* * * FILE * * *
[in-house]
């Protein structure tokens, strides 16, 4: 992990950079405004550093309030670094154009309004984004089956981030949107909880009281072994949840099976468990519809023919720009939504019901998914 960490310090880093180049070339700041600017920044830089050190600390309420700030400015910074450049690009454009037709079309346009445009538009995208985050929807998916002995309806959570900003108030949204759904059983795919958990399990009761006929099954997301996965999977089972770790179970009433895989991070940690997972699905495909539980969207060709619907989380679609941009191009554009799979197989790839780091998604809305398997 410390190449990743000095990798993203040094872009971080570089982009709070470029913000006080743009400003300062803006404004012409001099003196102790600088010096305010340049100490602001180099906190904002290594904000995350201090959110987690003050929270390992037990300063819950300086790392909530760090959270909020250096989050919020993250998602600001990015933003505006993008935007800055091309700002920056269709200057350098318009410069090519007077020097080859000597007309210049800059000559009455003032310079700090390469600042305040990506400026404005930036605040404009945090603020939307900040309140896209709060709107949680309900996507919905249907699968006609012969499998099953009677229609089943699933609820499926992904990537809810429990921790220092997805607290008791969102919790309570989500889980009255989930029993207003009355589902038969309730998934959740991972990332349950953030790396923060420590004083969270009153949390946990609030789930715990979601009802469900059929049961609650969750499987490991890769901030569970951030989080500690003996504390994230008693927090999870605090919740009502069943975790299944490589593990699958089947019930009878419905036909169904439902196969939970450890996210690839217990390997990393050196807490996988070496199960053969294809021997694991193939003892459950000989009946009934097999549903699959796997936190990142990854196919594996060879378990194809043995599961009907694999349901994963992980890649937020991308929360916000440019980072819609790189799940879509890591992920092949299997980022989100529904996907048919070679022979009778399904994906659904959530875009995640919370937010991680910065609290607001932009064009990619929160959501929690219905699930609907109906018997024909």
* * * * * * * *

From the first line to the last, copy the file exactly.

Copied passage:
[in-house]
């Protein structure tokens, strides 16, 4: 992990950079405004550093309030670094154009309004984004089956981030949107909880009281072994949840099976468990519809023919720009939504019901998914 960490310090880093180049070339700041600017920044830089050190600390309420700030400015910074450049690009454009037709079309346009445009538009995208985050929807998916002995309806959570900003108030949204759904059983795919958990399990009761006929099954997301996965999977089972770790179970009433895989991070940690997972699905495909539980969207060709619907989380679609941009191009554009799979197989790839780091998604809305398997 410390190449990743000095990798993203040094872009971080570089982009709070470029913000006080743009400003300062803006404004012409001099003196102790600088010096305010340049100490602001180099906190904002290594904000995350201090959110987690003050929270390992037990300063819950300086790392909530760090959270909020250096989050919020993250998602600001990015933003505006993008935007800055091309700002920056269709200057350098318009410069090519007077020097080859000597007309210049800059000559009455003032310079700090390469600042305040990506400026404005930036605040404009945090603020939307900040309140896209709060709107949680309900996507919905249907699968006609012969499998099953009677229609089943699933609820499926992904990537809810429990921790220092997805607290008791969102919790309570989500889980009255989930029993207003009355589902038969309730998934959740991972990332349950953030790396923060420590004083969270009153949390946990609030789930715990979601009802469900059929049961609650969750499987490991890769901030569970951030989080500690003996504390994230008693927090999870605090919740009502069943975790299944490589593990699958089947019930009878419905036909169904439902196969939970450890996210690839217990390997990393050196807490996988070496199960053969294809021997694991193939003892459950000989009946009934097999549903699959796997936190990142990854196919594996060879378990194809043995599961009907694999349901994963992980890649937020991308929360916000440019980072819609790189799940879509890591992920092949299997980022989100529904996907048919070679022979009778399904994906659904959530875009995640919370937010991680910065609290607001932009064009990619929160959501929690219905699930609907109906018997024909």